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Foyers Hotel by Buddy MacDougall

The Foyers Hotel stands in an elevated position with a beautiful view of’ Loch Ness and the mountain opposite, Meall Fuar-mhonaidh. When we owned it from 1976 until the beginning of 1989, it had 13 bedrooms, 3 of which were in our flat above the kitchen.Foyers Hotel Since then it has been modernised considerably with showers and toilets in every bedroom, sacrificing two single rooms to do so. It had a public bar and toilets, lounge bar, dining room, sitting room, kitchen and office & storerooms. It was ideal for deliveries of goods, as it was immediately accessible from the road outside.
Before alterations were made by the Hydro Board when they took it over, the toilet was across the road. You can imagine how dangerous that would be now!
There is a carved stone situated on the north side of the building. We never found out its origin. Is it a Marriage Stone? Is that the Fraser crest? The first two initials are plainly HF but only the K remains of the other. Only the latter part of the date (63) remains — the first part has been worn away. Truly a mystery! Could the building have been a dower house for the Frasers of Foyers?
foyers hotel mottoThe Fraser clan first settled in Foyers in the 1 5th century and their mansion house was close to the present Elmbank near the Foyers burial ground. It was the home of the Frasers for over 3 centuries.
An Inn at Foyers was first built in the 17th century and was mainly used by cattle drovers taking cattle to and from the markets in the south. It would have had the land surrounding it and the flatter land towards the old cemetery to stock its cattle, hens and geese, to feed the customers.
With the coming of General Wade who built roads and bridges connecting the strategic forts of Inverness and Fort Augustus, Inverfarigaig bridge was built and the General’s Hut; a provision centre for troops on the road and officers’ accommodation. There is some controversy over whether the Generals Hut was the Inn whether it was situated nearer Inverfarigaig.
After the troubled times during which the locals suffered extreme hardship, the country returned to near normality with the opening of the Highlands to tourists. 1773 saw the visit to Foyers of Dr. Johnson and James Boswell who stayed at the General’s Hut and were not dissatisfied with their fare, “We found the house not ill-stocked with provisions”.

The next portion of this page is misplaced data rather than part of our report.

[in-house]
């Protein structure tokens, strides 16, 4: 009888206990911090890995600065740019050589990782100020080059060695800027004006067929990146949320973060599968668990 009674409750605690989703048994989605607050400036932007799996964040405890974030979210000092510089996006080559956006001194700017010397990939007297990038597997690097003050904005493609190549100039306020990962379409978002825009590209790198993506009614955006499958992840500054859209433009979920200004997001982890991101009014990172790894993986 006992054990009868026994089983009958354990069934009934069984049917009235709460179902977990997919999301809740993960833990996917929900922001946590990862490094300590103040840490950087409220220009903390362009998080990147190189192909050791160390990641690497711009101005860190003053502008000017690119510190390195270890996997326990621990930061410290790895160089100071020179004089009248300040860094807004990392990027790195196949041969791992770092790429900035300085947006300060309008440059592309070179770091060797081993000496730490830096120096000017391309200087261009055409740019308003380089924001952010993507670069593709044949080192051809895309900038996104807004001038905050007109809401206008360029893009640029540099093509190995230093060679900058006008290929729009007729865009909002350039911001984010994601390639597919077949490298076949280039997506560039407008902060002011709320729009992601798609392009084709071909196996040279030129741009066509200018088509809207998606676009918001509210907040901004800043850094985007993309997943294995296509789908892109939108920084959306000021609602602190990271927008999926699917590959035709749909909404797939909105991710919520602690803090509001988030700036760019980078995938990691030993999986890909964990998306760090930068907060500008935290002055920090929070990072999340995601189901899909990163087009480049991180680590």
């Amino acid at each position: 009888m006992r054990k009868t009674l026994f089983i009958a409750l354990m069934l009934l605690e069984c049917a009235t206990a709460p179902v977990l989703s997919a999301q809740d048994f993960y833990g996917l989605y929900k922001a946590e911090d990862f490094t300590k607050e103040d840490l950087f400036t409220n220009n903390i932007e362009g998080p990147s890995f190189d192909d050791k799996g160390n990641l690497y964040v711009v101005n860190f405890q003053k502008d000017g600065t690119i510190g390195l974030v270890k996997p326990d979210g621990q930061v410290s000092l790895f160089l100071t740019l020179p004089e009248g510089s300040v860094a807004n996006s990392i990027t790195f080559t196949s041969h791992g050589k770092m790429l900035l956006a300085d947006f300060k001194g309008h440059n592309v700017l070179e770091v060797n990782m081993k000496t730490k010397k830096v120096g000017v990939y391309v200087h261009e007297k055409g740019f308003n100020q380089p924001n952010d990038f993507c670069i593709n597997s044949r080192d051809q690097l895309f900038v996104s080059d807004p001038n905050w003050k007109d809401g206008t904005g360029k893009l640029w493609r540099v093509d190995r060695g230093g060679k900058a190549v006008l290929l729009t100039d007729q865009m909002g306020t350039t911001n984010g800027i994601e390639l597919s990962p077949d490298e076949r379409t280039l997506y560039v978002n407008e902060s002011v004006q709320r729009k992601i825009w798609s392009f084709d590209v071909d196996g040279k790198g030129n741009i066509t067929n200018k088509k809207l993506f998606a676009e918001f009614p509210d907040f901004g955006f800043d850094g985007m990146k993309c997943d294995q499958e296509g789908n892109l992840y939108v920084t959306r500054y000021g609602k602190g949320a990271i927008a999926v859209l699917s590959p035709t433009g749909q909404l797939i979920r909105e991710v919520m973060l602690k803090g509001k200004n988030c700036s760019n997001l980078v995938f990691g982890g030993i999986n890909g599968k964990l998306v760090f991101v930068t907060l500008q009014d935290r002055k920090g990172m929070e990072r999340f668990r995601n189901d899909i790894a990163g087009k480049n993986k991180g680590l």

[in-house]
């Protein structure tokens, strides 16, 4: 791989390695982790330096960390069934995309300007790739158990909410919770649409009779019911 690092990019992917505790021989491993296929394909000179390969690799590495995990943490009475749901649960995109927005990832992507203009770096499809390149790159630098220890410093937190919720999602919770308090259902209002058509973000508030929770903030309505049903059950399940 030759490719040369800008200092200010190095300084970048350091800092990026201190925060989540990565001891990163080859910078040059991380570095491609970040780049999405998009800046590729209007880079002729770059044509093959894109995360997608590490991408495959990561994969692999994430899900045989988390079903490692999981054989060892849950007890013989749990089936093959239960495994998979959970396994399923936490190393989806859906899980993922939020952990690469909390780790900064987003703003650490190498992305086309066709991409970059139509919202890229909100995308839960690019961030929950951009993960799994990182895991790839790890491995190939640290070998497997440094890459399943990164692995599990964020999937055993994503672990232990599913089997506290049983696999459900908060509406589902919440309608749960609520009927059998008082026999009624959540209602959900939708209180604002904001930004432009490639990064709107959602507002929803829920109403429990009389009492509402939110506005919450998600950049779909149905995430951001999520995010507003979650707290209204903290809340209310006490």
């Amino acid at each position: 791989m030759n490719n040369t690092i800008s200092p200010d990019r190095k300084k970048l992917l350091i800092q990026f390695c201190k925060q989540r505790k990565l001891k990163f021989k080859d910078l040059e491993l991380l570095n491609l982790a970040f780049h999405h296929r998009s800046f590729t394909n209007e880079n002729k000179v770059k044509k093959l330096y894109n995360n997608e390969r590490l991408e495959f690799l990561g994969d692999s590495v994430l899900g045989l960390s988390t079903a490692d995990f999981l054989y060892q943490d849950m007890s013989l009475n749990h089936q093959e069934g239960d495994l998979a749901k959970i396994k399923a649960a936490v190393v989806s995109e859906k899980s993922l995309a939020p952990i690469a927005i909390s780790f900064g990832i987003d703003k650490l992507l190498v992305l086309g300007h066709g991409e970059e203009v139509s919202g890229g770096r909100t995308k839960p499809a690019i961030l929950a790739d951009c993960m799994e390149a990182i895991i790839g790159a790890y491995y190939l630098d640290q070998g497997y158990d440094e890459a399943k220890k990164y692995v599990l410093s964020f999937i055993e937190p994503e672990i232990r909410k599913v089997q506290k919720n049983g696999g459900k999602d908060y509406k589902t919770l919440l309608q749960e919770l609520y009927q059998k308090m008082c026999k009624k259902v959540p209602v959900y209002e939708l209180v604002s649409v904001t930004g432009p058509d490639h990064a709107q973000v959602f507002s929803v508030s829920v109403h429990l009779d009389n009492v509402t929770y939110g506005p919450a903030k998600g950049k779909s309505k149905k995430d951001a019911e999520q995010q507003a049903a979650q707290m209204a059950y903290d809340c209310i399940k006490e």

The last of the Frasers of Foyers was Simon the 11th. His only daughter, Jane, predeceased him when she was reputed to have died of a broken heart when her fiance, Patrick Grant of Glenmoriston, fell out of an apple tree while visiting her and died of his injuries. Her monument stands near the Foyers Burial Ground.
There is a connection with Boleskine House at this time as the Hon. Archibald Fraser of Lovat, a son of Simon the 13th Lord Lovat, built it at the beginning of the 19th century to continue a quarrel with Simon Fraser. The quarrel was over boundaries and fences in the vicinity of Boleskine House and the Inn.
Simon Fraser died in 1843 but the estate was in debt and in 1859 Mr. Fountaine Walker, an Edinburgh businessman, bought the whole estate. It comprised Trinloist, Tomvoit, South Murnich and land at Lochgarthside, the landing piers at Foyers and Inverfarigaig and Garrogie salmon fishing and shootings. He enlarged and improved Foyers farm and built the farm steading (now unfortunately a ruin) and the Foyers Inn was enlarged to its present state. He built the bridge leading to the mansion and the farm, which unfortunately has been almost demolished, with a footbridge in its stead. In the I870s the estate was bought by John Charles Cunninghame of Criagends, Lanarkshire. A David Elder is listed in the Statistical Account as Foyers Hotel Keeper at that time. The whole estate was used mainly as a sporting one for grouse shooting, deer stalking and fishing with clients no doubt being looked after in the hotel. Also, hotel guests were taken by ponycart down a road to the loch to view the loch and also the Falls of Foyers. Below the hotel for the use of fishing guests there used to be a hotel boathouse which disappeared when access was made to the Power Station. Guests would also be met off the steamer and taken to the hotel.
Then, in about 1899, all these lands were bought over by the British Aluminium Company when they constructed their aluminium factory in Lower Foyers and used hydroelectric power from the Falls of Foyers. Garrogie Estate was sold to a private buyer.
Then comes a list of hotelkeepers — Samuel Tilston and then in 1908 Daniel Macfadyen, followed by Ewen MacLennan, also running Boleskine Farm.foyers hotel c1918a
In 1921 Mrs. Dorothy Priestly owned Boleskine House and land and in 1931 the hotel was run by Arthur Edward Priestly (her husband?), then by Davis Edwards.
In 1944-45 the proprietor is listed as Foyers Hotel Ltd. In 1950 Kenneth Grant is listed as owner. Ina Murray was cook there and I’ve heard that she was nicknamed “Pancake Ina”, as her baking was so good.
I did hear that Mr. Rowan was the last person to own the Foyers Hotel before it was bought by the North of Scotland HydroElectric Board. Mr. Rowan had built his retirement house up near a little lochan full of newts but he was compulsorily bought out and had to move away. The tunnel was excavated up there and the rubble emptied into the lochan. Harry and Edna Joyce now own the house and land high up above the road.
The hotel was then run by a manager employed by Tennent Caledonian Brewers. It did a roaring trade in the bar from the workers camp along at Boleskine but it lost a lot of holiday makers as engineering staff were given priority in accommodation. Did the Hydro Board buy the hotel as they knew the shocks that is was going to be subjected to in the blasting of the tunnel? (When we lived in it we could feel the whole place shaking when the turbines were turned on to pump the water back up through the tunnel to Loch Mhor, usually around midnight!!).